I wonder what the reliability of this beast is like, but I guess only time will tell.
If anyone is interested in this kind of stuff (fiberglassing fuselages, building cockpits...), Peter Sripol, a model plane enthusiast, made his own DIY plane that can carry a human with hobby grade brushless motors: https://www.youtube.com/watch?v=eNSN6qet1kE
Yeah, I wish my parents would have taught me this when I was young.
Apparently this distance is about 100ft.
Stats are all over the place, but "DRACO will climb at 4,000 feet-per-minute (FPM) and cruise at 180 mph (290 km/h) at 16,000 feet." which apparently blows everyone else out of the water (and it should for a 1M+ plane)
Also, 5 months is a crazy timeline to build something that flies. I can't imagine the amount of skill (and confidence needed in your skill) to hop in a plane you tore apart and redid in less than 1/2 a year.
Apparently, he only sleeps a few hours a day.
I look forward to the day that that particular trick of genetics is discovered. It took me about eight years to accept that a small percentage of the population is just born with that gift, and that trying to emulate it by restricting my sleep hours was only hurting me.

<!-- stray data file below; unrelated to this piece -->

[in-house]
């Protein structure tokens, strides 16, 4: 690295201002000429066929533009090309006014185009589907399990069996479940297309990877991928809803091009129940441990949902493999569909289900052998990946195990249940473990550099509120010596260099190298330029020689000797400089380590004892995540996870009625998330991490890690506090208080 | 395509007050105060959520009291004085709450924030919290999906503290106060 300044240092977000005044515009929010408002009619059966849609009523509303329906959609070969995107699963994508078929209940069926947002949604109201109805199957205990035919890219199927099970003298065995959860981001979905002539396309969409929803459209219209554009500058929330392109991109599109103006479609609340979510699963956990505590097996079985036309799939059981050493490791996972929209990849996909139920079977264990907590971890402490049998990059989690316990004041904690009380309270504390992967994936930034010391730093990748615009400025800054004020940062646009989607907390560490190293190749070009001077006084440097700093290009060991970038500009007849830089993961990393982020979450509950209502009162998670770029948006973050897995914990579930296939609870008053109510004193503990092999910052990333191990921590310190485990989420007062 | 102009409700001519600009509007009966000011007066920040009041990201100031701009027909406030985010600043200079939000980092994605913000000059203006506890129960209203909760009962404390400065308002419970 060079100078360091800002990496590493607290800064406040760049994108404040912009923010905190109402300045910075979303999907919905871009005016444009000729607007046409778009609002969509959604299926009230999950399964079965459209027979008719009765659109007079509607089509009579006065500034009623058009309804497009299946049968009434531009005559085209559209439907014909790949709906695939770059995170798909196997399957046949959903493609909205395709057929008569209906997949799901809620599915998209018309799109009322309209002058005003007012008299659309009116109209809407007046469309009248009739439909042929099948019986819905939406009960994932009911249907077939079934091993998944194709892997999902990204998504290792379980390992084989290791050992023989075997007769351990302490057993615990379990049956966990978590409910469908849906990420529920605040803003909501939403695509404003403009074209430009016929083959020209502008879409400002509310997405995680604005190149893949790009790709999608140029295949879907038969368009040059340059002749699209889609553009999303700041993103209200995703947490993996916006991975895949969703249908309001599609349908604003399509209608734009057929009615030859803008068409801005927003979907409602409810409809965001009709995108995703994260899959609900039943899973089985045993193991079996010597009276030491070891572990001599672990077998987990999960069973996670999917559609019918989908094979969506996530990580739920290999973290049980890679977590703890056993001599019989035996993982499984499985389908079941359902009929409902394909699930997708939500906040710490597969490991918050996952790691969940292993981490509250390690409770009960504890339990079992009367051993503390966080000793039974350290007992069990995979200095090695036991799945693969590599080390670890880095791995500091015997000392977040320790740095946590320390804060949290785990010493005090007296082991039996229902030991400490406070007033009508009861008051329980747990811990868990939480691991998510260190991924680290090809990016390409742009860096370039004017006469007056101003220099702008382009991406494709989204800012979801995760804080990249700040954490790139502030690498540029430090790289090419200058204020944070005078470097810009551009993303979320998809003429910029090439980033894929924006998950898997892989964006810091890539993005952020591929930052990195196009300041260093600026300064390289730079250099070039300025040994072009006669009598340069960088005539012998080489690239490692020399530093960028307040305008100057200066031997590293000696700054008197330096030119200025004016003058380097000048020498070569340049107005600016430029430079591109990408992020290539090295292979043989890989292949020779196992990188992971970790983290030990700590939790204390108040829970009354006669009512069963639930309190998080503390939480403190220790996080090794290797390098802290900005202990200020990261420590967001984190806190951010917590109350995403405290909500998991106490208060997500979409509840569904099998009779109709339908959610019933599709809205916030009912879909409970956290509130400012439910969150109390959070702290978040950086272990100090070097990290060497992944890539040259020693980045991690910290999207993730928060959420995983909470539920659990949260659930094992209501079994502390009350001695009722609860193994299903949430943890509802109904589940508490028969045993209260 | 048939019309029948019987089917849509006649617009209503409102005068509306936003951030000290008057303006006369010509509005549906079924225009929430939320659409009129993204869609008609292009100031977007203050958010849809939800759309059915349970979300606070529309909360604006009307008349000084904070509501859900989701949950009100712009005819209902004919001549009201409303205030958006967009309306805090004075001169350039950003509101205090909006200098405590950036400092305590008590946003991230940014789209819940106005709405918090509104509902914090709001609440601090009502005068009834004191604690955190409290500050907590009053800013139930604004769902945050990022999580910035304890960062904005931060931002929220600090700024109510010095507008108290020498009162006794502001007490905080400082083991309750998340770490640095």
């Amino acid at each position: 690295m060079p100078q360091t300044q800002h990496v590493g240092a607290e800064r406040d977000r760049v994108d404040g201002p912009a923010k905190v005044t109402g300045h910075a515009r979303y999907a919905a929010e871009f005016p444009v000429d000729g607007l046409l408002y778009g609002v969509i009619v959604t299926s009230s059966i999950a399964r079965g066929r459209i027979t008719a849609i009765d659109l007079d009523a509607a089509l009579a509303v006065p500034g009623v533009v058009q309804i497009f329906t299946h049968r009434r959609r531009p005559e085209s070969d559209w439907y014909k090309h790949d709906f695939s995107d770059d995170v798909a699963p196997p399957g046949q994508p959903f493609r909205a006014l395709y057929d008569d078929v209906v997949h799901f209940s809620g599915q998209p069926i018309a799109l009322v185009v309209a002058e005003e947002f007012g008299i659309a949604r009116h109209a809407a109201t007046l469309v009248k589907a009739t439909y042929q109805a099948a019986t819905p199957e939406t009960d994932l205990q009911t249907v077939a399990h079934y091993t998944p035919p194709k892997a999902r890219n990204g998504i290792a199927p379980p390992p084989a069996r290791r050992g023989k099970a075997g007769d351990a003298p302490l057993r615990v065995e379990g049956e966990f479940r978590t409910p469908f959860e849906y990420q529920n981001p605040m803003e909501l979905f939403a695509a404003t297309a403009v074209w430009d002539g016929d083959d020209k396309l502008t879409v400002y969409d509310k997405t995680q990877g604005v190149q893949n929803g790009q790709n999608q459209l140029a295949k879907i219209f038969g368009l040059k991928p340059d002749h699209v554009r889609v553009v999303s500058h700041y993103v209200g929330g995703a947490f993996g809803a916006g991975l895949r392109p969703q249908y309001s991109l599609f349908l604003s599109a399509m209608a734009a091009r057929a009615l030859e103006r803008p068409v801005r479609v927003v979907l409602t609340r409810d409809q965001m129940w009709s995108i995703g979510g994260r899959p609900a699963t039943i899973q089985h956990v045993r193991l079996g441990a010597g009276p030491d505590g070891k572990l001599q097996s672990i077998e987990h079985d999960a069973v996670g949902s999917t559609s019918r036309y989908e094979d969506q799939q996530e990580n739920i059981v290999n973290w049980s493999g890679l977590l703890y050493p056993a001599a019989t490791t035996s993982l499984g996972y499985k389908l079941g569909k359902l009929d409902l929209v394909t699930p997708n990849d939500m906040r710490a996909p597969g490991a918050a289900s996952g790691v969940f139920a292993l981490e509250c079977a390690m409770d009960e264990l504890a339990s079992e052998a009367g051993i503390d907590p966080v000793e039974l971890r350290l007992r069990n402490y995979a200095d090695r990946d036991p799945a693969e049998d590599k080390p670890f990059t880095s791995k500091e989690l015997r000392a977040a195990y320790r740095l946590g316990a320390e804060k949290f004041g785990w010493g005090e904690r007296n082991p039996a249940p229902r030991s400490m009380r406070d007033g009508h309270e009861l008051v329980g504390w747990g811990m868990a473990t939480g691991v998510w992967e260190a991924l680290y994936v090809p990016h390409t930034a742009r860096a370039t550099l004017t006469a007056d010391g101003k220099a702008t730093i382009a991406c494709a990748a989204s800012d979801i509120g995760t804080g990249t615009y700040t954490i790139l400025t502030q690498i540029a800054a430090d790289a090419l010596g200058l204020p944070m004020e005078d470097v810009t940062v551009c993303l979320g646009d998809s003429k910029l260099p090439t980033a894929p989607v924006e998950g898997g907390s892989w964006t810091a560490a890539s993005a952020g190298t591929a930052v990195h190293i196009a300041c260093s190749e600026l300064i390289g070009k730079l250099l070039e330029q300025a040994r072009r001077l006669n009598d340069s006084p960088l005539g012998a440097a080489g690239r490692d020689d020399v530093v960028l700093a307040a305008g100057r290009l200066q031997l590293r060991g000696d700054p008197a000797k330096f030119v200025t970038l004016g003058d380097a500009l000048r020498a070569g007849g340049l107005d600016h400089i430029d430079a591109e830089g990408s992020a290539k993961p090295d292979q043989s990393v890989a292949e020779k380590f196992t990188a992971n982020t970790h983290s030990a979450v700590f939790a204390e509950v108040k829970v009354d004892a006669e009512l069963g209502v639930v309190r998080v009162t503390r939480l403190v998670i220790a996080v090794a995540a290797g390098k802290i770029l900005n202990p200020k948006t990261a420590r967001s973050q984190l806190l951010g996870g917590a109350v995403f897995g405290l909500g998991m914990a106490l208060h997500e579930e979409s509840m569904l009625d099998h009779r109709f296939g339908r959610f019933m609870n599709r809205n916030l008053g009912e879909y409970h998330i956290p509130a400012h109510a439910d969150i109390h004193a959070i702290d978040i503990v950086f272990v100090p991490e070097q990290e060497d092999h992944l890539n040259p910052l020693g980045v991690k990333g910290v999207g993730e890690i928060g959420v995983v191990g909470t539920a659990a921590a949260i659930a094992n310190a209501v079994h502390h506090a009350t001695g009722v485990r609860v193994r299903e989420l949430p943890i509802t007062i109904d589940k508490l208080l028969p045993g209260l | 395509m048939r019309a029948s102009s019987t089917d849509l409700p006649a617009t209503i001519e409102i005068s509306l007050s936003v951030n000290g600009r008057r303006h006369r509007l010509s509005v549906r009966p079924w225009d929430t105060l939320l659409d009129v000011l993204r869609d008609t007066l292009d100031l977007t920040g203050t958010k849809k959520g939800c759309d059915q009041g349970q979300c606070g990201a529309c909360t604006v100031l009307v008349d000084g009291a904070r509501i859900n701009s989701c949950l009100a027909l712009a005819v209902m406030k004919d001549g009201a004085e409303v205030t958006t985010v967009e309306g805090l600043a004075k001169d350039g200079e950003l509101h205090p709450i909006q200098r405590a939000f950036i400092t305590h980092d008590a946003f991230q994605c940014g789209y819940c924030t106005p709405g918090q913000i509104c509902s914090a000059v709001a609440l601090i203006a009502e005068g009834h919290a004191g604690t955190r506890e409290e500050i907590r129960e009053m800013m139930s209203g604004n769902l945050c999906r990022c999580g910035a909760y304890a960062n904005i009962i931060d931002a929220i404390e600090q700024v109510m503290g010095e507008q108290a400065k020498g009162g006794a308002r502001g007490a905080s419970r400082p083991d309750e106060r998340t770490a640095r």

Minor article nitpick, bushplanes are more like the Land Rover Troopy or Enduro motorbike bike of the sky, and not at all like an SUV. SUVs are lumbering, fragile and impractically large people busses, often with all the luxuries you can think of. Bush Planes are nimble, barebones, and pragmatic vehicles of utility. Getting hot? Crack the window. Luggage? Not today sorry, the air is too thin.
Except this one, still a bush plane, just an incredibly powerful one!
I've heard that for the old 206's, if you could fit it through the doors you could haul it. (Insert long discussion here about that being a good way to kill yourself. Presumably there's some bush wisdom to prevent that from happening)
There's a few companies designing smaller turbines (100-200 kW size) for aircraft, http://www.turbotech-aero.com/ and https://www.turb.aero/ , competing with Rotax 912, Lycoming, Continental. Guess we'll see if the promises of lower costs come true.
There's also a few companies making diesel aircraft engines, AFAIK these have seen some success in Europe where 100LL is crazy expensive.
Maybe GA is, ever so slowly, entering the jet (fuel) age..?
Plenty of the small PT6s coming off older airframes for -135 upgrades or airframe retirements.
They were bought by a company in China and are now being marketed in the US by Continental. There are STCs for many Cessnas, which seems like a pretty appealing option.
For example the Viking Air rebuilt turbine beavers:
To have the money AND the skill and what an amazing attitude!
The video highlights all the changes he made- including lights from a 737 :D
One of the most popular high performance light bush planes at the moment:
The money makers:
https://en.wikipedia.org/wiki/De_Havilland_Canada_DHC-3_Otte... (plus it's twin cousin)
So these aren't bush planes?